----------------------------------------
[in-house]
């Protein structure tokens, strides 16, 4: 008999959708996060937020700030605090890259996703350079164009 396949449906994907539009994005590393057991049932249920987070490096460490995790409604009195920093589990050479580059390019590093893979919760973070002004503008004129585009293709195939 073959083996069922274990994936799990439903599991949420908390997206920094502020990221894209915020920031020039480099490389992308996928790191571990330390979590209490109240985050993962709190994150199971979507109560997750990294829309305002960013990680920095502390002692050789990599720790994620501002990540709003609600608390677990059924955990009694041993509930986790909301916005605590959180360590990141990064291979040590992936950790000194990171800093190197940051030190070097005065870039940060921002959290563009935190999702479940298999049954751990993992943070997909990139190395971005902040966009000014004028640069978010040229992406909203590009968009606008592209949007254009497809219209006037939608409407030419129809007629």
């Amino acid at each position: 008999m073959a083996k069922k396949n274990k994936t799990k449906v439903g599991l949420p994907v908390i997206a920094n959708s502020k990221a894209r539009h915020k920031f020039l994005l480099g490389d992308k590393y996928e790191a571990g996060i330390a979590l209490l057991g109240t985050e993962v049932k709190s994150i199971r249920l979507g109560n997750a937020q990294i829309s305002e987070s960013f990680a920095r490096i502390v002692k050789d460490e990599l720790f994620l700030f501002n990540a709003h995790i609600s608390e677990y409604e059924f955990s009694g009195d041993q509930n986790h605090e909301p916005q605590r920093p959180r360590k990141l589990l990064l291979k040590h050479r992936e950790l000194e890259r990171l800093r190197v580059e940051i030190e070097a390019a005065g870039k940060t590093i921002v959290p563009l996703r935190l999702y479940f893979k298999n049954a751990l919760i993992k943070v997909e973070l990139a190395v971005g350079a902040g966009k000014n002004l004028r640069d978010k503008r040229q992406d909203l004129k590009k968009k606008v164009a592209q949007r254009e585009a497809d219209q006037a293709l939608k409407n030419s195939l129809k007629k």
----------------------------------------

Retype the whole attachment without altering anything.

[in-house]
């Protein structure tokens, strides 16, 4: 008999959708996060937020700030605090890259996703350079164009 396949449906994907539009994005590393057991049932249920987070490096460490995790409604009195920093589990050479580059390019590093893979919760973070002004503008004129585009293709195939 073959083996069922274990994936799990439903599991949420908390997206920094502020990221894209915020920031020039480099490389992308996928790191571990330390979590209490109240985050993962709190994150199971979507109560997750990294829309305002960013990680920095502390002692050789990599720790994620501002990540709003609600608390677990059924955990009694041993509930986790909301916005605590959180360590990141990064291979040590992936950790000194990171800093190197940051030190070097005065870039940060921002959290563009935190999702479940298999049954751990993992943070997909990139190395971005902040966009000014004028640069978010040229992406909203590009968009606008592209949007254009497809219209006037939608409407030419129809007629």
């Amino acid at each position: 008999m073959a083996k069922k396949n274990k994936t799990k449906v439903g599991l949420p994907v908390i997206a920094n959708s502020k990221a894209r539009h915020k920031f020039l994005l480099g490389d992308k590393y996928e790191a571990g996060i330390a979590l209490l057991g109240t985050e993962v049932k709190s994150i199971r249920l979507g109560n997750a937020q990294i829309s305002e987070s960013f990680a920095r490096i502390v002692k050789d460490e990599l720790f994620l700030f501002n990540a709003h995790i609600s608390e677990y409604e059924f955990s009694g009195d041993q509930n986790h605090e909301p916005q605590r920093p959180r360590k990141l589990l990064l291979k040590h050479r992936e950790l000194e890259r990171l800093r190197v580059e940051i030190e070097a390019a005065g870039k940060t590093i921002v959290p563009l996703r935190l999702y479940f893979k298999n049954a751990l919760i993992k943070v997909e973070l990139a190395v971005g350079a902040g966009k000014n002004l004028r640069d978010k503008r040229q992406d909203l004129k590009k968009k606008v164009a592209q949007r254009e585009a497809d219209q006037a293709l939608k409407n030419s195939l129809k007629k």